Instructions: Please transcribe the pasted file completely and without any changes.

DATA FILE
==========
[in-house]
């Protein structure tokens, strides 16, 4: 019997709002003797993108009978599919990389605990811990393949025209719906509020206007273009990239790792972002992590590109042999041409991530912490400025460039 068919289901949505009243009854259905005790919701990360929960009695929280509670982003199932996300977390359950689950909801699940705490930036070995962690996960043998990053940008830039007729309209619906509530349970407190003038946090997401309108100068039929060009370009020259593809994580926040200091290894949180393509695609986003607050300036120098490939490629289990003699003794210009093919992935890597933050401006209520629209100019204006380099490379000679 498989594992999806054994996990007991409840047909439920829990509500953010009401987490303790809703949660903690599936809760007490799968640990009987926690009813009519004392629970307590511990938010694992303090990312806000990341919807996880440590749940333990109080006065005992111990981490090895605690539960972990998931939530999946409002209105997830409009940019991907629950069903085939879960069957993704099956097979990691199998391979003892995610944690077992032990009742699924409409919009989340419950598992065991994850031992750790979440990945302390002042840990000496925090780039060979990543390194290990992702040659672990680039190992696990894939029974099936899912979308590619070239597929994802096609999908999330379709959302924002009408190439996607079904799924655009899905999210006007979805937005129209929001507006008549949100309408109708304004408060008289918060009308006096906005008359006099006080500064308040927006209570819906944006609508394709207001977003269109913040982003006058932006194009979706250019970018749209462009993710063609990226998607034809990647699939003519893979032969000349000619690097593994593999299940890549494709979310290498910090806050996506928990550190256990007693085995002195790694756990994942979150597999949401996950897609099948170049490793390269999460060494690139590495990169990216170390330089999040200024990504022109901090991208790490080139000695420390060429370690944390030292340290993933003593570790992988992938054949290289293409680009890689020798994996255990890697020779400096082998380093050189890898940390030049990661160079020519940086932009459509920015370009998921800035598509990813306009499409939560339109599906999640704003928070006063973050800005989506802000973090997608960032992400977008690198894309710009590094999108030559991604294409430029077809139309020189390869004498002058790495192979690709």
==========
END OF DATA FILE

[in-house]
């Protein structure tokens, strides 16, 4: 019997709002003797993108009978599919990389605990811990393949025209719906509020206007273009990239790792972002992590590109042999041409991530912490400025460039 068919289901949505009243009854259905005790919701990360929960009695929280509670982003199932996300977390359950689950909801699940705490930036070995962690996960043998990053940008830039007729309209619906509530349970407190003038946090997401309108100068039929060009370009020259593809994580926040200091290894949180393509695609986003607050300036120098490939490629289990003699003794210009093919992935890597933050401006209520629209100019204006380099490379000679 498989594992999806054994996990007991409840047909439920829990509500953010009401987490303790809703949660903690599936809760007490799968640990009987926690009813009519004392629970307590511990938010694992303090990312806000990341919807996880440590749940333990109080006065005992111990981490090895605690539960972990998931939530999946409002209105997830409009940019991907629950069903085939879960069957993704099956097979990691199998391979003892995610944690077992032990009742699924409409919009989340419950598992065991994850031992750790979440990945302390002042840990000496925090780039060979990543390194290990992702040659672990680039190992696990894939029974099936899912979308590619070239597929994802096609999908999330379709959302924002009408190439996607079904799924655009899905999210006007979805937005129209929001507006008549949100309408109708304004408060008289918060009308006096906005008359006099006080500064308040927006209570819906944006609508394709207001977003269109913040982003006058932006194009979706250019970018749209462009993710063609990226998607034809990647699939003519893979032969000349000619690097593994593999299940890549494709979310290498910090806050996506928990550190256990007693085995002195790694756990994942979150597999949401996950897609099948170049490793390269999460060494690139590495990169990216170390330089999040200024990504022109901090991208790490080139000695420390060429370690944390030292340290993933003593570790992988992938054949290289293409680009890689020798994996255990890697020779400096082998380093050189890898940390030049990661160079020519940086932009459509920015370009998921800035598509990813306009499409939560339109599906999640704003928070006063973050800005989506802000973090997608960032992400977008690198894309710009590094999108030559991604294409430029077809139309020189390869004498002058790495192979690709």